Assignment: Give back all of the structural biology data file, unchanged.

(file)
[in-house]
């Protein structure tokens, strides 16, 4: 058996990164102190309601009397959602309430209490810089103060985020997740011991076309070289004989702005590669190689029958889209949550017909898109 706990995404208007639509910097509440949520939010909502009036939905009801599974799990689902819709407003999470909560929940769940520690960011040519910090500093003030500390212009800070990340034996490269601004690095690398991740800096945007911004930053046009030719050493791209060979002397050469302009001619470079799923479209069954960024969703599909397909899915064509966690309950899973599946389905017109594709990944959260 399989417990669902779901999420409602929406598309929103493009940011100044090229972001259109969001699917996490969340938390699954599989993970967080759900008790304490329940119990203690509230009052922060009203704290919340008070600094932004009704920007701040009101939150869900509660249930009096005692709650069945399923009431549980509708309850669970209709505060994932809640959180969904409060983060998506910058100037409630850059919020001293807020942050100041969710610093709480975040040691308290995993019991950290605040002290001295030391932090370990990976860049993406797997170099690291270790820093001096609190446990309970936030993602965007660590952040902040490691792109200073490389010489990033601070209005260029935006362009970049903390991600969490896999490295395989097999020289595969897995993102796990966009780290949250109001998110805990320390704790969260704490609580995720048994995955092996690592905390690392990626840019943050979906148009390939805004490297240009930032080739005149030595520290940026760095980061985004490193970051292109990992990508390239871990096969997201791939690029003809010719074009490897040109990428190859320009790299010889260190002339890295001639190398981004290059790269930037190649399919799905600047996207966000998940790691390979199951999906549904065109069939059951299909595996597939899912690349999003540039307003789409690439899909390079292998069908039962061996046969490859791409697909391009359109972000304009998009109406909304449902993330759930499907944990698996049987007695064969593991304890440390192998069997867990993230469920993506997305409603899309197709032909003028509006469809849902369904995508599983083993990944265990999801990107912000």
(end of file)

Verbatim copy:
[in-house]
């Protein structure tokens, strides 16, 4: 058996990164102190309601009397959602309430209490810089103060985020997740011991076309070289004989702005590669190689029958889209949550017909898109 706990995404208007639509910097509440949520939010909502009036939905009801599974799990689902819709407003999470909560929940769940520690960011040519910090500093003030500390212009800070990340034996490269601004690095690398991740800096945007911004930053046009030719050493791209060979002397050469302009001619470079799923479209069954960024969703599909397909899915064509966690309950899973599946389905017109594709990944959260 399989417990669902779901999420409602929406598309929103493009940011100044090229972001259109969001699917996490969340938390699954599989993970967080759900008790304490329940119990203690509230009052922060009203704290919340008070600094932004009704920007701040009101939150869900509660249930009096005692709650069945399923009431549980509708309850669970209709505060994932809640959180969904409060983060998506910058100037409630850059919020001293807020942050100041969710610093709480975040040691308290995993019991950290605040002290001295030391932090370990990976860049993406797997170099690291270790820093001096609190446990309970936030993602965007660590952040902040490691792109200073490389010489990033601070209005260029935006362009970049903390991600969490896999490295395989097999020289595969897995993102796990966009780290949250109001998110805990320390704790969260704490609580995720048994995955092996690592905390690392990626840019943050979906148009390939805004490297240009930032080739005149030595520290940026760095980061985004490193970051292109990992990508390239871990096969997201791939690029003809010719074009490897040109990428190859320009790299010889260190002339890295001639190398981004290059790269930037190649399919799905600047996207966000998940790691390979199951999906549904065109069939059951299909595996597939899912690349999003540039307003789409690439899909390079292998069908039962061996046969490859791409697909391009359109972000304009998009109406909304449902993330759930499907944990698996049987007695064969593991304890440390192998069997867990993230469920993506997305409603899309197709032909003028509006469809849902369904995508599983083993990944265990999801990107912000």